For more than two years law enforcement officers and agents from the NYPD, IRS, FBI, and ATF have been investigating the McGriff organization. The investigation revealed that upon MCGRIFF's release from prison, he rebuilt a sprawling and violent organization with several new members, since many of his former Supreme Team members were incarcerated as a result of earlier convictions. MCGRIFF's new organization, referred to in the superseding indictment as the "McGriff Enterprise," again became involved in a wide variety of criminal conduct, including racketeering, drug trafficking, illegal use of firearms, money laundering and homicide. This time, however, rather than focusing its retail operations on a Queens housing project, MCGRIFF's wholesale narcotics trafficking reached out from New York through a wide corridor on the east coast, into Maryland and North Carolina. In contrast to the Supreme Team's street-level operations, between 1997 and 2003 the McGriff Enterprise trafficked in wholesale quantities of narcotics, distributing over 30 kilograms of heroin, 150 kilograms of cocaine, and 1.5 kilograms of cocaine base.
Working with local law enforcement in numerous jurisdictions, investigators recovered large quantities of narcotics that the McGriff Enterprise was responsible for distributing. On April 5, 2001, members of the Robeson County Sheriff's Department in North Carolina stopped a car in which one of MCGRIFF's key associates, VICTOR WRIGHT, was traveling with another drug dealer, Karon Clarrett. The sheriffs recovered approximately two kilograms of the Enterprise's cocaine from a duffel bag in the trunk of the car, and also found WRIGHT's identification in the duffle bag with the drugs. In today's indictment, MCGRIFF and WRIGHT are charged with drug distribution in connection with this seizure.
Like the Supreme Team, the McGriff Enterprise used deadly violence against associates suspected of being disloyal by providing information to law enforcement, as well as against the Enterprise's rivals. On August 20, 2001, Clarrett -- who was arrested with WRIGHT during the North Carolina car stop -- and Dwayne Thomas, were shot to death in the parking lot of an apartment complex located at 4314 Flint Hill Drive in Owings Mills, Maryland. The indictment charges that Clarrett and Thomas were murdered by WRIGHT and others who believed Clarrett was cooperating with law enforcement authorities, and that Thomas was killed to prevent him from testifying as a witness to Clarrett's murder.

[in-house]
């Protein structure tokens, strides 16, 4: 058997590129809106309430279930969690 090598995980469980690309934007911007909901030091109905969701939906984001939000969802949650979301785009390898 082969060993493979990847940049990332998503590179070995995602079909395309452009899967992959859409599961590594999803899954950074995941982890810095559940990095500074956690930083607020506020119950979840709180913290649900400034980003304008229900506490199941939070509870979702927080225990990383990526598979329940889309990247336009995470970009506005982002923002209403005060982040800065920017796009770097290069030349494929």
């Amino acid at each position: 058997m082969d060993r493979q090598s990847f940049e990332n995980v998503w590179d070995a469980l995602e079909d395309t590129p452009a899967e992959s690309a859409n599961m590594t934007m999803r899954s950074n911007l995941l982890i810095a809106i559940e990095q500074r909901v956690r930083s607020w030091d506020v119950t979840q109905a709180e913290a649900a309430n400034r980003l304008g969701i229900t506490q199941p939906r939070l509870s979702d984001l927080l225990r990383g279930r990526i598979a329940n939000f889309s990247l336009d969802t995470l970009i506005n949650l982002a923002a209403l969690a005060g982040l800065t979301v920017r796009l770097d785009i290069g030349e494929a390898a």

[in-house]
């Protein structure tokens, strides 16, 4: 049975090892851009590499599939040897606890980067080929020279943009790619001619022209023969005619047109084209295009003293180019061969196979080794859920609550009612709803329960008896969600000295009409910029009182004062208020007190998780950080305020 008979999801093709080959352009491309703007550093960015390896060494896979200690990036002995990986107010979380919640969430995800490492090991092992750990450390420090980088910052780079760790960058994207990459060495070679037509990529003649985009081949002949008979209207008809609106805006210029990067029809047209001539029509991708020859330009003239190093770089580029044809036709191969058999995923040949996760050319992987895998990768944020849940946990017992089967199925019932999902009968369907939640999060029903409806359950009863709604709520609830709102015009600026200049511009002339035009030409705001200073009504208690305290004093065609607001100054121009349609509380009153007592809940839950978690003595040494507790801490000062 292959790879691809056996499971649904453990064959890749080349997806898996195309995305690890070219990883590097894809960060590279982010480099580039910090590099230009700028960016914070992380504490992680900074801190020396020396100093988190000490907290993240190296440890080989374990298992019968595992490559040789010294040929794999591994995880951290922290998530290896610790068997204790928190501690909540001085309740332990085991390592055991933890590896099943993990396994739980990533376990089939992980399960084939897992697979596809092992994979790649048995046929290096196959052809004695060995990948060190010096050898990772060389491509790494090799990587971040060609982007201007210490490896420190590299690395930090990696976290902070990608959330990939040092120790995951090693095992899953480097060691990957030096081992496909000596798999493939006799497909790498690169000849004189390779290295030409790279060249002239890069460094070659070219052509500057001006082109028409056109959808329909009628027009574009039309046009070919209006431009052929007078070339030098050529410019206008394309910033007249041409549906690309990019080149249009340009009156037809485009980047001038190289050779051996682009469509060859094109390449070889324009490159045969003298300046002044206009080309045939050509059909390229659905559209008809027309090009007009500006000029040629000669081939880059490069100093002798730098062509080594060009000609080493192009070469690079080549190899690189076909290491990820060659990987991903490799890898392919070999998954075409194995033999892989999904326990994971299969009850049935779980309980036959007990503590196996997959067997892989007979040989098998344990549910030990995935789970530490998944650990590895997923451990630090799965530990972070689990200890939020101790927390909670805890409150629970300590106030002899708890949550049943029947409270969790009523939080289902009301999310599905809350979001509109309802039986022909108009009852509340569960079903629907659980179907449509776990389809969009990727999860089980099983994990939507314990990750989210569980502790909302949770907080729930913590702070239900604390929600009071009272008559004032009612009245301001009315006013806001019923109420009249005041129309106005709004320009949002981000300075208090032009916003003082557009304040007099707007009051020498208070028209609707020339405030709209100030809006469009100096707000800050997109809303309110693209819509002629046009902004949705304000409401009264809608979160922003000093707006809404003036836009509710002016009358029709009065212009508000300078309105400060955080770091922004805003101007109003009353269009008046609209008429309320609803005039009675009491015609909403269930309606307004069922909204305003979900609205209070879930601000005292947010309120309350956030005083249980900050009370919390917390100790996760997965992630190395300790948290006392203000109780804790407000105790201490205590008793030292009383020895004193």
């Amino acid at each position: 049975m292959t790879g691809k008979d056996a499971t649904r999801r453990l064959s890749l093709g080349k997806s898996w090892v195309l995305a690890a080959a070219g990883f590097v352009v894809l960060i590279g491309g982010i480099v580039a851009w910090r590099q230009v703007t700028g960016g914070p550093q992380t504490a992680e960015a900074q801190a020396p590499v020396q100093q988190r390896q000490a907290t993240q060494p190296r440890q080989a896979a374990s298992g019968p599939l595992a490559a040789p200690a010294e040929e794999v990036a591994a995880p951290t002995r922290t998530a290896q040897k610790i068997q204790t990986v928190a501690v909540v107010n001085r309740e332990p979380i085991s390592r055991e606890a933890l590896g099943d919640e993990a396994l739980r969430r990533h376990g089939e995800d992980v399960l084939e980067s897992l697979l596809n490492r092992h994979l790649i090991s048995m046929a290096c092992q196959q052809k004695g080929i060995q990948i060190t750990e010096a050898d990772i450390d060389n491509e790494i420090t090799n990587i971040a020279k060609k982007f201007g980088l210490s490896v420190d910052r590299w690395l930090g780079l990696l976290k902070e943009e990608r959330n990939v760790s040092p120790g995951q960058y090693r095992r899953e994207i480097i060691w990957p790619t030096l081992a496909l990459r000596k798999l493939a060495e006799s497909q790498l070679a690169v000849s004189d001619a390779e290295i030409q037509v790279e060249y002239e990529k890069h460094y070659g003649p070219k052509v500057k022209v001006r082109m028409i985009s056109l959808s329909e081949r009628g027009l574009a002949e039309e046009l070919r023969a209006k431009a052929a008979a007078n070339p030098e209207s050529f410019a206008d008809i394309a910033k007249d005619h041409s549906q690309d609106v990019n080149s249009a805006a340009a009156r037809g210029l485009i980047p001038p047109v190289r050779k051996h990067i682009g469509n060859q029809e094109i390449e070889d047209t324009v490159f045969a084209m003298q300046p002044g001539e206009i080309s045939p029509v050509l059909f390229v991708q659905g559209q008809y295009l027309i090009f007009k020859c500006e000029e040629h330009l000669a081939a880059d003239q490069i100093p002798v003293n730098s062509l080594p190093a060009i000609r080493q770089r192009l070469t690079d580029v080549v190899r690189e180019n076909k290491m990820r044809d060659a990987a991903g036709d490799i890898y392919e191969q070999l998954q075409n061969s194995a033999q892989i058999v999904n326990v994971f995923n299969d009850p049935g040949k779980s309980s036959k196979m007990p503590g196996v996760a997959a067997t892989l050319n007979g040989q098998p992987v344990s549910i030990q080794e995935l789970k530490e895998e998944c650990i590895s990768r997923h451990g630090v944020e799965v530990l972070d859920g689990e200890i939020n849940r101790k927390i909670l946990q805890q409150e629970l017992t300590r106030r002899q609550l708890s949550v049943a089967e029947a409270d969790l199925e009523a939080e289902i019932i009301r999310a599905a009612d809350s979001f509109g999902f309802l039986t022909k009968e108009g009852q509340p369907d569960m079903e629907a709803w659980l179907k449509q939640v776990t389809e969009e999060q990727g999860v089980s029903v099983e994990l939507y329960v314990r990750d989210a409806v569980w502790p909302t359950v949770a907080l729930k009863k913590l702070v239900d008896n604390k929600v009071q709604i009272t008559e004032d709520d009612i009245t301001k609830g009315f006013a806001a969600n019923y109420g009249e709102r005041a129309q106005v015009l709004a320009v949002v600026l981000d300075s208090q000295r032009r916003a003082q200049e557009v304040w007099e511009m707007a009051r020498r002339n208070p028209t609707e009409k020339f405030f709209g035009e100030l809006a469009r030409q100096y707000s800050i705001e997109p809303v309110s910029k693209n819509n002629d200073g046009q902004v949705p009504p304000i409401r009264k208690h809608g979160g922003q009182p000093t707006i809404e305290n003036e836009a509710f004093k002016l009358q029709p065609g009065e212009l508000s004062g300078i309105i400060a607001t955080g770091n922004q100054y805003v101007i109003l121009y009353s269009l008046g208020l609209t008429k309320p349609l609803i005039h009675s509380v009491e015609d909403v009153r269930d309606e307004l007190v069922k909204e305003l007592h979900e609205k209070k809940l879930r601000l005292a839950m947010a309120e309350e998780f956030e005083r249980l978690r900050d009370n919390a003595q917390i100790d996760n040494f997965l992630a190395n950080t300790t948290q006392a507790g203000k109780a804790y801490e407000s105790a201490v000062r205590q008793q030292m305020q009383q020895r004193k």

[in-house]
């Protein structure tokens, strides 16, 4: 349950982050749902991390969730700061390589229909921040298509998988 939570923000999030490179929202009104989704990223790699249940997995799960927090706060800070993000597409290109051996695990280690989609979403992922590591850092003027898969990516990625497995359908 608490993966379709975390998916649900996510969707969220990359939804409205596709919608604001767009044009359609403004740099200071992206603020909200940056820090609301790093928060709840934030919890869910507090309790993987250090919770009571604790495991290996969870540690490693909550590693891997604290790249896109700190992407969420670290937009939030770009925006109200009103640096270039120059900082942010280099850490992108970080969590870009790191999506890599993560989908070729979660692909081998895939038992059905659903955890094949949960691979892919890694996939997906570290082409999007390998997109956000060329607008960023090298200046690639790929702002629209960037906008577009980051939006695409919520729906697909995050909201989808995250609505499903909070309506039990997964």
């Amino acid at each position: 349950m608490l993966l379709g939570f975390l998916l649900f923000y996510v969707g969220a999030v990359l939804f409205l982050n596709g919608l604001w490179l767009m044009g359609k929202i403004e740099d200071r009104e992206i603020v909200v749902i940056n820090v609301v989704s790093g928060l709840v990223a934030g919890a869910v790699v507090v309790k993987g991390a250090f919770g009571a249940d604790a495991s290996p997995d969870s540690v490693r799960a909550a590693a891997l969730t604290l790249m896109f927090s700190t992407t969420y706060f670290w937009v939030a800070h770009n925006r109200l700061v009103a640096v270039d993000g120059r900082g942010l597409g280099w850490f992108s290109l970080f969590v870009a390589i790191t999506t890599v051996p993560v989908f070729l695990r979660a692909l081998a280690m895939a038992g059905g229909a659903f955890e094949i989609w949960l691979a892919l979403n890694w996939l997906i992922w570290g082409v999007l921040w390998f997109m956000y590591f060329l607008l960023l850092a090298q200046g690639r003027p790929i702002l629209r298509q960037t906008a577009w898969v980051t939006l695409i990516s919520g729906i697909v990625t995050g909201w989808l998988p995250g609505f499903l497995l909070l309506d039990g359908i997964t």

According to the indictment, the double homicide lead to the discovery of one of the McGriff Enterprise's secret narcotics stash houses. Based on information developed during the murder investigation, Baltimore detectives obtained a search warrant for an apartment in the immediate vicinity of the homicides and seized a large cache of narcotics, including approximately 731 grams of cocaine, 249 grams of cocaine base, 34 grams of heroin, and narcotics trafficking paraphernalia, a Ruger 9 mm handgun, and approximately $30,000 in cash. MCGRIFF's fingerprints were lifted from this narcotics stash house. MCGRIFF, WRIGHT and an Enterprise associate, VASH-TI PAYLOR, have been charged with narcotics trafficking and operating a stash house in connection with this activity.
Finally, MCGRIFF and two associates who were charged in an earlier murder and racketeering indictment, NICOLE BROWN and DENNIS CROSBY, are charged in the shooting death of Eric Smith, also known as "E. Money Bags," in Queens, New York, on July 16, 2001. The investigation revealed that the shooting was in retaliation for Smith's alleged involvement in the murder of a MCGRIFF associate, Colbert Johnson, also known as "Black Just," in December, 1999, in Queens, New York.
MONEY LAUNDERING THROUGH THE DEFENDANTS' CONTROL OF THE RAP MUSIC LABEL MURDER, INC. AND AFFILIATED COMPANIES AND THE STRAIGHT-TO-VIDEO MOVIE "CRIME PARTNERS"
According to the indictment, the McGriff Enterprise used a variety of means to "launder" the proceeds of its wide-ranging drug trafficking operations, relying on executives and employees of the rap record label Murder, Inc. (known as the "The Inc." since 2004), including IRVING LORENZO, president of Murder, Inc., CHRISTOPHER LORENZO, brother of IRVING and vice president of Murder, Inc., RONALD ROBINSON, manager of one of Murder Inc.'s music artists, and CYNTHIA BRENT, a bookkeeper for IRVING LORENZO, Murder, Inc., as well as the corporate defendants IG RECORDS, INC. and MI RECORDS, INC. IRVING LORENZO is also the president of IG RECORDS, INC. and MI RECORDS, INC. In approximately 1999, LORENZO and IG RECORDS, INC. entered into agreements with another company (hereinafter the "Other Company") to form a joint venture named MI Records, LLC, which did business as Murder, Inc. in Manhattan.3